Positive effects of yoga
Sometimes it’s the simplest daily practice that can have the biggest impact on your health, and yoga is proof of that. Although most forms of yoga aren’t considered to be as intense as other workout regimens (think your average cycling class!), practising yoga on a daily basis has been scientifically demonstrated to help you mentally and physically. Through breath work, meditation and holding poses that increase strength and flexibility, the body and mind reap benefits from yoga that positively impact your long-term health. It’s no wonder people have been practising yoga for over 5000 years, and that the number of Australians practising yoga doubled between 2008 and 2017 to over two million, according to the Australian Bureau of Statistics.
In order to get the full scope of what practising yoga daily can really do for your body, we spoke with several experts who have seen the ways yoga has positively benefited their students, patients… and even themselves.
Yoga assists with mood regulation
Yoga teacher, Jenni Tarma, shares, “We have a wealth of research demonstrating that a regular mindfulness practice – the act of paying attention to the sensation in the body, thoughts and emotions without judgment – can reduce stress and help us to feel calmer, more productive, and generally more even-keeled in our daily lives.”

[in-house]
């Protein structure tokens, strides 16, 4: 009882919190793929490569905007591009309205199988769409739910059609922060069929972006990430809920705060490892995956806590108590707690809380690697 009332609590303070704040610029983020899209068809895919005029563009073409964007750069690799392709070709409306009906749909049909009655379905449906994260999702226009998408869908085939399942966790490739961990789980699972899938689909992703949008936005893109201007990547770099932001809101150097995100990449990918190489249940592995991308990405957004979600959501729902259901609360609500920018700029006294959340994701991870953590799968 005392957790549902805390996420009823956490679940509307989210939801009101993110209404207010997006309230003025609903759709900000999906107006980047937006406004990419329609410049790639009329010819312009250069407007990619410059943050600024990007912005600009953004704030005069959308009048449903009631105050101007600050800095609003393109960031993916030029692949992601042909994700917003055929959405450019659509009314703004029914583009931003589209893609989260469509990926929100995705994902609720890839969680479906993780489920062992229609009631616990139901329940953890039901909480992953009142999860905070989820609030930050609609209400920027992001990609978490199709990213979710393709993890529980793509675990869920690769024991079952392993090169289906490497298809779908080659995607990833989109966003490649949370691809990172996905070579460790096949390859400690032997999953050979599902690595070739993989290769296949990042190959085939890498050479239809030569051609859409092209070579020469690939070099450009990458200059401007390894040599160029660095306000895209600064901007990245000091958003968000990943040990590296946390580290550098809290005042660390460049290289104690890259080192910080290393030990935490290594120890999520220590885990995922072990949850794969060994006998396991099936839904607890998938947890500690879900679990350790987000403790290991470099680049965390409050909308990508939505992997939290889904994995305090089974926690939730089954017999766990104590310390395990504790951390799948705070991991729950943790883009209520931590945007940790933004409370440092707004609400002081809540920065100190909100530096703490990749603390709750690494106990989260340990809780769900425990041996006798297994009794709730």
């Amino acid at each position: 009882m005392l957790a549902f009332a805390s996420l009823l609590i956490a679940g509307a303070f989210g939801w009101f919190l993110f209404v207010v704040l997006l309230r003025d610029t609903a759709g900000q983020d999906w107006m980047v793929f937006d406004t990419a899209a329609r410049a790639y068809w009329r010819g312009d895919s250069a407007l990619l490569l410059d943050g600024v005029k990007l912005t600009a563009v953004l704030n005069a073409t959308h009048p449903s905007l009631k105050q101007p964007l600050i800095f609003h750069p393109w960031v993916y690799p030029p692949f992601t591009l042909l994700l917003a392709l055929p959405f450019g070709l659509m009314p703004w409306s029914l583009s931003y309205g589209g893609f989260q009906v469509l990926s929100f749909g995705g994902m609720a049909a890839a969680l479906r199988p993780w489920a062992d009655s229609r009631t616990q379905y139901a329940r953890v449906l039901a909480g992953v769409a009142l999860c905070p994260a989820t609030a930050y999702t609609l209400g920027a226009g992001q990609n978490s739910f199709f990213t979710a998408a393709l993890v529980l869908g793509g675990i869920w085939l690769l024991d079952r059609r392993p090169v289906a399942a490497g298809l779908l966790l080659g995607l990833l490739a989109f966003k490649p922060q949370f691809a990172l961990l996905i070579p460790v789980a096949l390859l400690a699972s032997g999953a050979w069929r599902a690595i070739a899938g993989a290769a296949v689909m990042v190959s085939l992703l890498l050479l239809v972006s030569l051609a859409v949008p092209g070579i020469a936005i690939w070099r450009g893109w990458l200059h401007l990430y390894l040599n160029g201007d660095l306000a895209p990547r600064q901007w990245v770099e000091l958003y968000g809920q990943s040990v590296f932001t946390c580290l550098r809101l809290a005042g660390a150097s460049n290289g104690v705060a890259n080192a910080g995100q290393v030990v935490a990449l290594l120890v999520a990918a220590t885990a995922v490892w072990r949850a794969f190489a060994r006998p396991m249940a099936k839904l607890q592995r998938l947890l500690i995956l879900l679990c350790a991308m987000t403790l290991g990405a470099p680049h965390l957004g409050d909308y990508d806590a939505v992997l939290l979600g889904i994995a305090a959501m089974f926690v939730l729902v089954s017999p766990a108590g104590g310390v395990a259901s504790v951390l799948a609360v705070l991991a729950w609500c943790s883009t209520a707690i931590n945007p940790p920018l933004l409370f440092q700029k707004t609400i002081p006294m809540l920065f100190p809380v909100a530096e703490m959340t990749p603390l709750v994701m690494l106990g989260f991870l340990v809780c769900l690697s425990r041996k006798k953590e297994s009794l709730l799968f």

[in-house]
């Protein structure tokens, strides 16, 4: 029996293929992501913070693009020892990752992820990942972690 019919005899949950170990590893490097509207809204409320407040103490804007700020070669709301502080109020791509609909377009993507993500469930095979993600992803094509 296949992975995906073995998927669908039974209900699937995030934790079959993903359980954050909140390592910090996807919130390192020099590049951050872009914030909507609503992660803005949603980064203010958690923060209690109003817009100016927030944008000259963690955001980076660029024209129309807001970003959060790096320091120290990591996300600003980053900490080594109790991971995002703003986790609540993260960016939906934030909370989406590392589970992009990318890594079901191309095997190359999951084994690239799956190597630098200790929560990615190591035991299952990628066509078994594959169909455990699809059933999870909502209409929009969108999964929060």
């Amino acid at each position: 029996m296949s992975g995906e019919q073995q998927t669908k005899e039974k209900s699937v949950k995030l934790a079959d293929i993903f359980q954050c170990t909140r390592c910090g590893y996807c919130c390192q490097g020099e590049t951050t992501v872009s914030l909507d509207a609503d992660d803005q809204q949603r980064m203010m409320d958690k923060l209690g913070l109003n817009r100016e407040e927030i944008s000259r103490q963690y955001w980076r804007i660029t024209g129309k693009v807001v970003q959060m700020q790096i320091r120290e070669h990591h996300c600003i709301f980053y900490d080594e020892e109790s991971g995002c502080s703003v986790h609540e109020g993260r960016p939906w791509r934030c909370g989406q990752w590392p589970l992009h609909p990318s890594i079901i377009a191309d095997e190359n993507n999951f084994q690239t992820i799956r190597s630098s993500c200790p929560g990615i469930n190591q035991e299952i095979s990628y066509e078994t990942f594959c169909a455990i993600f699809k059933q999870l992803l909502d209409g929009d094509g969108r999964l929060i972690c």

After evaluating yoga history and research, one 2014 review published in Frontiers in Human Neouroscience concluded that regular yoga practice can help facilitate self-regulation (the ability to understand and manage your behaviour and reactions). Another study of adolescents between the ages of 13 and 18 found that practising yoga positively benefited emotional regulation and self-esteem. “Movement releases beneficial neurotransmitters in the brain, which helps us feel good as well as assist in mood regulation,” says yoga instructor, Evan Lawrence. “One of the things that I like about yoga specifically is that there is simultaneously a focus on physical movement and breathing.”
Yoga builds up your core strength
Personal trainer and yoga teacher, Gina Newton, says, “From a physical perspective, yoga is so great for increasing our core strength, which should be a non-negotiable part of every human’s workout.” Newton adds, “We all need our core – and especially women who have been pregnant or had children, our core strength is something we need to care for and nurture to hold us up.”
According to Harvard Medical School, a stronger core benefits the body in multiple ways, including providing better posture, balance, stability, relief for lower back pain, and support through daily tasks like cleaning, working, and athletic activities or exercise.